She emphasized the importance of participation from “civil society” and stressed that it would be possible for people to make their points and have their voices heard—as long as security was aware beforehand of what they planned to do.  She said that a “legally-binding agreement” that is “fair” and “transformational” is “the star that we are reaching toward,” but added, “We have to keep our eyes on the stars, but we also have to keep our feet on the ground.”  And the ground, in her metaphor, is a security atmosphere that is very tense right now.   Kevin, the head of security (at right in the photo above), repeated the “no surprises” theme, but also said to the assembled group of observer delegates, “we will work with you to achieve your goals.”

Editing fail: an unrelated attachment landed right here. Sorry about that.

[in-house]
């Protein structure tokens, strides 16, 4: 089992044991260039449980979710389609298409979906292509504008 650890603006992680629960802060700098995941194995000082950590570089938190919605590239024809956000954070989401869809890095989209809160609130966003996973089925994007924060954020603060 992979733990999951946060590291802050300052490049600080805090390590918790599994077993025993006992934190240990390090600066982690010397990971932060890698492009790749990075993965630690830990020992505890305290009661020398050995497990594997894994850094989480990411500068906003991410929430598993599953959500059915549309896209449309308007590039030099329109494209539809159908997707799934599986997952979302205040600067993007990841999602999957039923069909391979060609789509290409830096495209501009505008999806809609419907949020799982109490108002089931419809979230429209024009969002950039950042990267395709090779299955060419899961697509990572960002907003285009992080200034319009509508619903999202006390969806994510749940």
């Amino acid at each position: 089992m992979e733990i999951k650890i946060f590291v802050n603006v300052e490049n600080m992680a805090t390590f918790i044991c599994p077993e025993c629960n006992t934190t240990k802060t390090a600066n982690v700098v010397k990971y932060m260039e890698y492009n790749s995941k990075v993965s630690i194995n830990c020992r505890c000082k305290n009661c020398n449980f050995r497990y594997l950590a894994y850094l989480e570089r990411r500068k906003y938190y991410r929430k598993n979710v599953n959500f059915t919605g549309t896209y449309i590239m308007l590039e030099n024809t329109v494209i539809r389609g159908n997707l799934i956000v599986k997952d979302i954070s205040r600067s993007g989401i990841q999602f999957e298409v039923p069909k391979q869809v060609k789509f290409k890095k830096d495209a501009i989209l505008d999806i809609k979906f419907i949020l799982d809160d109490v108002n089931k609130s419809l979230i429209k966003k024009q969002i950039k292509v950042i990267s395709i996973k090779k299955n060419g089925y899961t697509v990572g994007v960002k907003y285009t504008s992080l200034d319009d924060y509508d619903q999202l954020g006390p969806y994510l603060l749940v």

Interestingly, Figueres extended her “no surprises” theme to the negotiations, saying that the COP President will bring no surprises to the floor, and that she didn’t want any from other parties, either.  I don’t know enough about how these negotiations work to know how surprising a statement that is.  I presume that it is intended to apply to how debate occurs on the floor, rather than implying anything about flexibility (or lack thereof) in what a final agreement might look like.

COP21 Day 0: Arrival in Paris